Imposter Syndrome

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My formal education ended with my doctoral candidacy. There were many reasons for my not completing my dissertation, but the only surprise, in my own mind, is that I made it that far in graduate school.

My family was poor, working class and rather itinerant. I went to several elementary schools, and a few high schools. I lived in 9 or 10 houses before I graduated from high school.

By the time I found my way to college, I had lived in more houses than I had years, and had a 6 year old child (who had lived in more homes than she had years). But I had found a good income during the 70’s and was able to afford to go to school, so long as I worked part-time and summers.

I took a standardized entrance exam for university and didn’t know how to read it. I thought the numbers confirmed my suspicions that I was an idiot, but I read them wrong and actually had advanced placement for some subjects. But there I was, 30, just a hairsbreadth shy of being a high school failure (my GPA was barely adequate to graduate, maybe because I was holding two jobs?) in with young and seemingly confident undergrads. I not only didn’t know how to read entrance exam results, but I had no idea about things like “majors” and “minors” and requirements. As far as my knowledge of university was concerned, I was functionally illiterate.

I spent those years always convinced that the last A grade was a mistake. I had fooled someone into it. I drove myself to get the best marks for everything, and never trusted that I earned them. I never thought I could get from the University of Alaska into a “real” university like the University of Washington. Then one of my professors suggested graduate school. I was accepted and given full support (with teaching duties). Another mistake, I thought, how easy it is to pull something on UW.

There were few working class graduate students, and I gravitated to them. I never felt very comfortable with the majority of students, and less so with faculty. They spoke a secret language learned from intimate familiarity with the Classics, with math and philosophy, with college intramural sports, and with Greek life. They went home to scholarly lives, and I went home to teenage children and domestic responsibilities. We were of different worlds — the world of the campus was theirs, and I was an interloper.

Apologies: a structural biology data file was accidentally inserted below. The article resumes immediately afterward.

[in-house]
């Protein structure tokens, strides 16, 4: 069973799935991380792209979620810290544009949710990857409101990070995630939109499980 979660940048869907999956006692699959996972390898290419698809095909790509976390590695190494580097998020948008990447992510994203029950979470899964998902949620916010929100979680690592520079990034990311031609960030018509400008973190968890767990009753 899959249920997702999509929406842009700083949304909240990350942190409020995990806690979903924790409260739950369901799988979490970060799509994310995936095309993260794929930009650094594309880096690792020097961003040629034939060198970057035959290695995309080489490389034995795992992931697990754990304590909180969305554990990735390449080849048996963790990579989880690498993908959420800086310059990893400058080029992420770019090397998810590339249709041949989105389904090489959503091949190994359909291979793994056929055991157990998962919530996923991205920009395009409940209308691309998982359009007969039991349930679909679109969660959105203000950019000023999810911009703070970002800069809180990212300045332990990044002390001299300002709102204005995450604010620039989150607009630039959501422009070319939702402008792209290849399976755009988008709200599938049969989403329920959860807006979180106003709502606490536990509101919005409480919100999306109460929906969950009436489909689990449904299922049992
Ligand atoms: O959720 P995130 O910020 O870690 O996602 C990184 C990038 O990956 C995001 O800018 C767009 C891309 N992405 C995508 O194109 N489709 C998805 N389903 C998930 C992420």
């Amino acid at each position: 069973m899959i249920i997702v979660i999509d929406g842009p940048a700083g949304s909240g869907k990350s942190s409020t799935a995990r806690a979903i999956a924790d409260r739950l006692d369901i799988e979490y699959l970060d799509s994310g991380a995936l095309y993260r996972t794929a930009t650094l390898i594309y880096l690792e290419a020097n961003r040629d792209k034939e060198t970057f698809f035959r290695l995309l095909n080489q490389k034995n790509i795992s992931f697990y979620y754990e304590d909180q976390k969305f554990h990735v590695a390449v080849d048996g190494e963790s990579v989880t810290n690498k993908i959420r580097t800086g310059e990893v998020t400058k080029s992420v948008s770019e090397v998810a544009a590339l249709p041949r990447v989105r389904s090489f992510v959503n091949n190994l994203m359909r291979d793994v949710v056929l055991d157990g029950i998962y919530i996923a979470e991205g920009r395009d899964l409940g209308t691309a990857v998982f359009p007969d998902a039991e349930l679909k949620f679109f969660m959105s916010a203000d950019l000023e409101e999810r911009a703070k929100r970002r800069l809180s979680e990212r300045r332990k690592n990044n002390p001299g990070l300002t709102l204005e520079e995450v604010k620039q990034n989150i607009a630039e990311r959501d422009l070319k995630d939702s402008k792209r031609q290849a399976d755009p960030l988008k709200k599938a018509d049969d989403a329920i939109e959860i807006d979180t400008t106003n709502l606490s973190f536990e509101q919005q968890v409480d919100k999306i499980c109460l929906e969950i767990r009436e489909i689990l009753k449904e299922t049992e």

Today some universities and graduate programs are recognizing that working class and poor students have problems that cause them to drop out and not reach their potential. In countries where everyone is expected to go to university, and university is paid for by the government instead of with student loans and part-time jobs, I suspect the culture of education is much more inclusive. Outreach to students who have somehow arrived ill-prepared for university is something, but it is too little too late. The culture of education has to begin at the beginning.

Education shouldn’t feel like it belongs to another class or group of people. Today, at least in the US, this is more of a problem than ever. Some poor children grow up in families rich in the respect for and expectation of learning. Some of us come from families where education is what keeps you busy and out of trouble till you can get a job. Few of us have a sense of entitlement and expectation. And when we actually get towards the top, we can feel like imposters.

5 thoughts on “Imposter Syndrome

  1. Reblogged this on Simply Marquessa and commented:
    Vellissima nominated me for a Creative Blogger Award and since my blog is an “award free zone”, as a thank you, I am re-blogging the post below.

    This particular post speaks to a dilemma that I think we have all faced at one point in time and in some facet of our lives.

    Be sure to visit the other posts of this wonderful blog!

    Cheers!

    M xoxo

    Liked by 1 person

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